Search Results

Keywords: Course of instruction

Historical Items

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Item 66904

School course and regulations booklet cover, Strong, 1892

Contributed by: Strong Historical Society Date: 1892-11-25 Location: Strong Media: String bound ink on paper

Item 65832

Domestic Science class, Farmington, ca. 1917

Contributed by: Mantor Library at UMF Date: circa 1917 Location: Farmington Media: Photographic print

Item 6913

Students, teachers, Alfred Shaker Village, 1885

Contributed by: United Society of Shakers Date: circa 1885 Location: Alfred Media: Slide from an original photograph

Online Exhibits

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Exhibit

Westbrook Seminary: Educating Women

Westbrook Seminary, built on Stevens Plain in 1831, was founded to educate young men and young women. Seminaries traditionally were a form of advanced secondary education. Westbrook Seminary served an important function in admitting women students, for whom education was less available in the early and mid nineteenth century.

Exhibit

The Sanitary Commission: Meeting Needs of Soldiers, Families

The Sanitary Commission, formed soon after the Civil War began in the spring of 1861, dealt with the health, relief needs, and morale of soldiers and their families. The Maine Agency helped families and soldiers with everything from furloughs to getting new socks.

Exhibit

In Time and Eternity: Shakers in the Industrial Age

"In Time and Eternity: Maine Shakers in the Industrial Age 1872-1918" is a series of images that depict in detail the Shakers in Maine during a little explored time period of expansion and change.

Site Pages

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Site Page

Mantor Library, University of Maine Farmington

View collections, facts, and contact information for this Contributing Partner.

Site Page

Mount Desert Island: Shaped by Nature - The Champlain Society - Page 1 of 2

In the case of Mount Desert, the visitor’s itinerary was not that different than it is today: hike to the summit of Cadillac Mountain, view the sheer…

Site Page

Western Maine Foothills Region - Mexico - Page 3 of 3

Instructions were given in private homes by citizens and parents with slightly more education than the average person.

My Maine Stories

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Story

Learning to fly and instructing cadets at West Point during WWII
by Vera Cleaves

West Point during World War II

Story

John Coyne from Waterville Enlists as a Railroad Man in WWI
by Mary D. Coyne

Description of conditions railroad men endured and family background on John Coyne.

Lesson Plans

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Lesson Plan

Longfellow Studies: Celebrity's Picture - Using Henry Wadsworth Longfellow's Portraits to Observe Historic Changes

Grade Level: 3-5, 6-8, 9-12 Content Area: Social Studies, Visual & Performing Arts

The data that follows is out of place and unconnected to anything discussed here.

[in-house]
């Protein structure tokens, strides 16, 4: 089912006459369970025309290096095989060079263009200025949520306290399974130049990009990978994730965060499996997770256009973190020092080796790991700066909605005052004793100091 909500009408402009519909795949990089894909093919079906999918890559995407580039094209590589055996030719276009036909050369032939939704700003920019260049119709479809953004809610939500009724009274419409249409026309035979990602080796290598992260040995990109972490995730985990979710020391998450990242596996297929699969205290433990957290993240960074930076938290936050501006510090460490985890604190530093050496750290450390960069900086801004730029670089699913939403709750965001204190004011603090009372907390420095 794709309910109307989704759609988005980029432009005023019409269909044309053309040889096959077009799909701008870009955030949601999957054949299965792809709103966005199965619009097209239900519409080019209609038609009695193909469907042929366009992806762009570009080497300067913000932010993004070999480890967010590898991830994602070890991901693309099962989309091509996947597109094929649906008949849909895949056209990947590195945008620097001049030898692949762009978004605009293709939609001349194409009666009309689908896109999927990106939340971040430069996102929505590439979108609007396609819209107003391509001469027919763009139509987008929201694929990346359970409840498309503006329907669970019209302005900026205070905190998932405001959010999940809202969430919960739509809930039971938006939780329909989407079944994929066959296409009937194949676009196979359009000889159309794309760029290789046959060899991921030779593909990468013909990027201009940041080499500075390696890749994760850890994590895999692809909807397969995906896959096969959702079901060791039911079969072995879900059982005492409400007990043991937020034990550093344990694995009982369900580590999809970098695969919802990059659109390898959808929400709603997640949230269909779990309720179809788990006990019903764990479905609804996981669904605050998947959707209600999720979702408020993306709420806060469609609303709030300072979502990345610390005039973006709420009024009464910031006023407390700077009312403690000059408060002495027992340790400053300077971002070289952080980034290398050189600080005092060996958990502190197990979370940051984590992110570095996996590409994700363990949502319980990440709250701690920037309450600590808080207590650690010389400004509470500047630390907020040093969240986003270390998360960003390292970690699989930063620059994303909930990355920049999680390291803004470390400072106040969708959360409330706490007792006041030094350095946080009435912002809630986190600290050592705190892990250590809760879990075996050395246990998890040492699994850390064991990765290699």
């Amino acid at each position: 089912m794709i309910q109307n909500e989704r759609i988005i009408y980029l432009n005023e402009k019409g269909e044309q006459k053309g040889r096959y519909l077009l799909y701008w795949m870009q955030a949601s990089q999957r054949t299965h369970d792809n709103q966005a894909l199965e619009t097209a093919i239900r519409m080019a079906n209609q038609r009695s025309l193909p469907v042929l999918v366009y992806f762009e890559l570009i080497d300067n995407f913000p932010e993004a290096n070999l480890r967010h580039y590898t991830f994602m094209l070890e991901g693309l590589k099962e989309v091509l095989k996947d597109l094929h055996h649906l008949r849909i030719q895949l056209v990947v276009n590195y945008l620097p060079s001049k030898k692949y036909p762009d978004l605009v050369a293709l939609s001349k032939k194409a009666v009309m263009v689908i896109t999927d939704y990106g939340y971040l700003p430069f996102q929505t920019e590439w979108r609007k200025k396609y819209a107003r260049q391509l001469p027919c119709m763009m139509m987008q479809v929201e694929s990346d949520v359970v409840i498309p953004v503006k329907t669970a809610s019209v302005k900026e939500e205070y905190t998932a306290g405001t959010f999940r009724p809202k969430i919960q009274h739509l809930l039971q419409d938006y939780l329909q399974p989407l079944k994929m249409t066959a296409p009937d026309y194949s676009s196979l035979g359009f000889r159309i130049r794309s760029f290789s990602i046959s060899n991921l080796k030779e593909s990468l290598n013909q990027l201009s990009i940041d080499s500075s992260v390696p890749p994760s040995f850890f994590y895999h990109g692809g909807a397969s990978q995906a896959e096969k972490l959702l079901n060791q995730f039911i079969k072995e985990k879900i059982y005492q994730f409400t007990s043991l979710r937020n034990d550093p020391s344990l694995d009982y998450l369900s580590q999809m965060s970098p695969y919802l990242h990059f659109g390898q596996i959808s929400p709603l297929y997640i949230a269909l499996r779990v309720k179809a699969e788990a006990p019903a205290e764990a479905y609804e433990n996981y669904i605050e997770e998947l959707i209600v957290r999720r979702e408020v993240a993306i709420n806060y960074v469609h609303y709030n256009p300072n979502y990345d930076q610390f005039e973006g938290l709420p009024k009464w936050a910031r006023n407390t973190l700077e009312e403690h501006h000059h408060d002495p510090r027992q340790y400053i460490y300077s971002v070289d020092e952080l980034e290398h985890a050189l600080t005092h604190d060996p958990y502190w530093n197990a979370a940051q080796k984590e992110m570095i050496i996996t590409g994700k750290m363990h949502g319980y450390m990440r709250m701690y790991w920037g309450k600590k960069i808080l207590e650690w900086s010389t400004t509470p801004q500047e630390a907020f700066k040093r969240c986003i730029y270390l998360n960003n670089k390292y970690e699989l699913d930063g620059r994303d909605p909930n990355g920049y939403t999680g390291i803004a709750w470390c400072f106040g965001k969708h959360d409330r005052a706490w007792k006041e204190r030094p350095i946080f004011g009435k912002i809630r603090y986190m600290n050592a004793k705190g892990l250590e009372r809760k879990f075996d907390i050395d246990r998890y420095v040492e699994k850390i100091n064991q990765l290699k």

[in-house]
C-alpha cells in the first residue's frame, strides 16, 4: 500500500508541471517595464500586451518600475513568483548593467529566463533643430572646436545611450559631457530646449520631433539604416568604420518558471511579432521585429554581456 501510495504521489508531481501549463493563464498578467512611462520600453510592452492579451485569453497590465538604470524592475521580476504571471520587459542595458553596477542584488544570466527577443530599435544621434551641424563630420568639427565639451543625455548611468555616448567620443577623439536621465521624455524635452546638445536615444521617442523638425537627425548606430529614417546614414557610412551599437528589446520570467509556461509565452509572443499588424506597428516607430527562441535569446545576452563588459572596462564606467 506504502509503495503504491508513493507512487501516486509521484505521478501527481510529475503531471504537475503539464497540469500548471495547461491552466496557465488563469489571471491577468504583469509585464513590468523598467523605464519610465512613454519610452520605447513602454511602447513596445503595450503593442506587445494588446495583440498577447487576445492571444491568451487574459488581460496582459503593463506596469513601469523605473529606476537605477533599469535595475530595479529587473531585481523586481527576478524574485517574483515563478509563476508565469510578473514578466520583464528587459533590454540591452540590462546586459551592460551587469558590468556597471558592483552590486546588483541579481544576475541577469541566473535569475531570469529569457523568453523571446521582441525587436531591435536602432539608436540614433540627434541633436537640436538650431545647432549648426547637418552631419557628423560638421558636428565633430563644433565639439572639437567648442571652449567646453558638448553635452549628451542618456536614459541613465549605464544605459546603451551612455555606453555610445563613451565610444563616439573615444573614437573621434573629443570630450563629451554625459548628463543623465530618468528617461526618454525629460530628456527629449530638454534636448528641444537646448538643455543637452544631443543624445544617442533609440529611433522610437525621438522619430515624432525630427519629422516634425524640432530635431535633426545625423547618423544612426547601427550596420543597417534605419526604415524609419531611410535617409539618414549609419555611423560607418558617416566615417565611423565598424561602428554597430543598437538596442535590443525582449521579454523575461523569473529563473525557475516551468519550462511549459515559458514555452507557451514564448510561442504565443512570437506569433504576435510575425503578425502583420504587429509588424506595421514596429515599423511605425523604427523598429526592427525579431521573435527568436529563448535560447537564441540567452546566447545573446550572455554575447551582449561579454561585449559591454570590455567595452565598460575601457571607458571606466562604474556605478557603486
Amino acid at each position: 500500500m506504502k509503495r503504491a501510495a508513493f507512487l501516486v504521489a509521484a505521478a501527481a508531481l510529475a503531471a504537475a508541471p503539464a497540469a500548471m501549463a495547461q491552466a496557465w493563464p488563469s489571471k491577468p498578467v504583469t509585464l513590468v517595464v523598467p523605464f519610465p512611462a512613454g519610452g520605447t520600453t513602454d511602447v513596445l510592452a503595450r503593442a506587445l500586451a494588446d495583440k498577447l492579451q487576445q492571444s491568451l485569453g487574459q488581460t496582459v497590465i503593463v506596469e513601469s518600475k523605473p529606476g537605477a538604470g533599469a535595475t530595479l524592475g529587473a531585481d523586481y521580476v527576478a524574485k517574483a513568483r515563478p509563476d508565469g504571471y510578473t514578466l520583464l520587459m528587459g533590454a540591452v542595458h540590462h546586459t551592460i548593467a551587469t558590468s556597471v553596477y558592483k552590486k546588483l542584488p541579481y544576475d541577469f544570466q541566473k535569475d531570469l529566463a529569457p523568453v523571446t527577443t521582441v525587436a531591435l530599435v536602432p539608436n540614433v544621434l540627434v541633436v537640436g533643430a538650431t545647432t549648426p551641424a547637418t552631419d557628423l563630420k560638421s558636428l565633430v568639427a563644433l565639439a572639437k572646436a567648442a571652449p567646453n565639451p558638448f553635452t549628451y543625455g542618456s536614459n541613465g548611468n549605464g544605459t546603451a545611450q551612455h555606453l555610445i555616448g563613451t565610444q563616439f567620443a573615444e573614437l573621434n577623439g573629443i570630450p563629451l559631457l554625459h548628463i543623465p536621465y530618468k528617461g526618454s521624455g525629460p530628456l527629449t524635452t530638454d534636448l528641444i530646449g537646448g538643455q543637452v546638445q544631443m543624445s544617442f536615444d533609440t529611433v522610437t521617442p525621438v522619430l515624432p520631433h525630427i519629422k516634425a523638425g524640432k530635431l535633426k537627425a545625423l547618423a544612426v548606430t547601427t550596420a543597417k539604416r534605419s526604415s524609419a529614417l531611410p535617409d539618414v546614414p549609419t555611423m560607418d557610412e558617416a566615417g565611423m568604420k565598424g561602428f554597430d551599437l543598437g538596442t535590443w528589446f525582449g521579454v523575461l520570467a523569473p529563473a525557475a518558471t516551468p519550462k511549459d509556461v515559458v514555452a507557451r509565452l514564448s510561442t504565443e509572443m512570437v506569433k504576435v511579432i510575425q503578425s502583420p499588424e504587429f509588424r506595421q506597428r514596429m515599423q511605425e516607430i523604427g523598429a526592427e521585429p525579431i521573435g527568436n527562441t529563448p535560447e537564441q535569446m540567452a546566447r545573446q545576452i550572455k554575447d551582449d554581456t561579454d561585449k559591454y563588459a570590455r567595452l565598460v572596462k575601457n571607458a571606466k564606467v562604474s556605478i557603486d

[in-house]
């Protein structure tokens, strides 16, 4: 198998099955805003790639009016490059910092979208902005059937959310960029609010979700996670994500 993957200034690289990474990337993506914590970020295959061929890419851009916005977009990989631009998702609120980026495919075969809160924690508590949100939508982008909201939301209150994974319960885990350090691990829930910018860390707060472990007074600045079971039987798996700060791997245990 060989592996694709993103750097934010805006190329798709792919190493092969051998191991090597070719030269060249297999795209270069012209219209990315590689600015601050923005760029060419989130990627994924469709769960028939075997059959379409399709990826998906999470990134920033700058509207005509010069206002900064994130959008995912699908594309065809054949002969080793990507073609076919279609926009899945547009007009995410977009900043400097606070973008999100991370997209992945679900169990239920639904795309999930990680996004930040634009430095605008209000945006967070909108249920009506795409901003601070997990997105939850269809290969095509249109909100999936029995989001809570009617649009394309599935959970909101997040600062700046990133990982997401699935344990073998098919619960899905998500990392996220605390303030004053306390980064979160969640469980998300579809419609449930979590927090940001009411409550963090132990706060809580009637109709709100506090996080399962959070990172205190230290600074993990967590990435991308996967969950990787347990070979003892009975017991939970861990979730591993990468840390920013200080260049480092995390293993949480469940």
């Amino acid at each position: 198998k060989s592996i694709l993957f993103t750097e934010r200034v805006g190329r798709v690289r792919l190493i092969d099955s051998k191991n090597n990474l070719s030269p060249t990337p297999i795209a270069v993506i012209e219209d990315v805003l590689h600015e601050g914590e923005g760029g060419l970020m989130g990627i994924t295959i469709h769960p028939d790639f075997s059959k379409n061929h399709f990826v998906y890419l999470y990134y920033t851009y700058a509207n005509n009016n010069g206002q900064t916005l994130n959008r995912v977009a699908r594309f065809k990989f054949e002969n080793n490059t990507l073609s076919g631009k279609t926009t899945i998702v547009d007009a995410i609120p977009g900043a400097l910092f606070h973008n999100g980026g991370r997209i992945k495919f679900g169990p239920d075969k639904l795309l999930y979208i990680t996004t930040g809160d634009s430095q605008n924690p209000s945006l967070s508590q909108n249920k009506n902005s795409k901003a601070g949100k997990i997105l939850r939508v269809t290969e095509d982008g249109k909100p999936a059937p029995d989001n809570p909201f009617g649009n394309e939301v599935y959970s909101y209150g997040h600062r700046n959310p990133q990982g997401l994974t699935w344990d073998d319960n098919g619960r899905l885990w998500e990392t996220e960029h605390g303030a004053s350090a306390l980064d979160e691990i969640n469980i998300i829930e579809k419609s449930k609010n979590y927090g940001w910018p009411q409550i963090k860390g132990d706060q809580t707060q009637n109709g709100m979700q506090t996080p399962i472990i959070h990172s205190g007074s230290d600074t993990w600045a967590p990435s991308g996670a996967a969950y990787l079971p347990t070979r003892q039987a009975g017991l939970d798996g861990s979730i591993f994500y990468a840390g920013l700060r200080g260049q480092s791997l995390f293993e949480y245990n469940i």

"In the four quarters of the globe, who reads an American book?" Englishman Sydney Smith's 1820 sneer irked Americans, especially writers such as Irving, Cooper, Hawthorne, and Maine's John Neal, until Henry Wadsworth Longfellow's resounding popularity successfully rebuffed the question. The Bowdoin educated Portland native became the America's first superstar poet, paradoxically loved especially in Britain, even memorialized at Westminster Abbey. He achieved international celebrity with about forty books or translations to his credit between 1830 and 1884, and, like superstars today, his public craved pictures of him. His publishers consequently commissioned Longfellow's portrait more often than his family, and he sat for dozens of original paintings, drawings, and photos during his lifetime, as well as sculptures. Engravers and lithographers printed replicas of the originals as book frontispiece, as illustrations for magazine or newspaper articles, and as post cards or "cabinet" cards handed out to admirers, often autographed. After the poet's death, illustrators continued commercial production of his image for new editions of his writings and coloring books or games such as "Authors," and sculptors commemorated him with busts in Longfellow Schools or full-length figures in town squares. On the simple basis of quantity, the number of reproductions of the Maine native's image arguably marks him as the country's best-known nineteenth century writer. TEACHERS can use this presentation to discuss these themes in art, history, English, or humanities classes, or to lead into the following LESSON PLANS. The plans aim for any 9-12 high school studio art class, but they can also be used in any humanities course, such as literature or history. They can be adapted readily for grades 3-8 as well by modifying instructional language, evaluation rubrics, and targeted Maine Learning Results and by selecting materials for appropriate age level.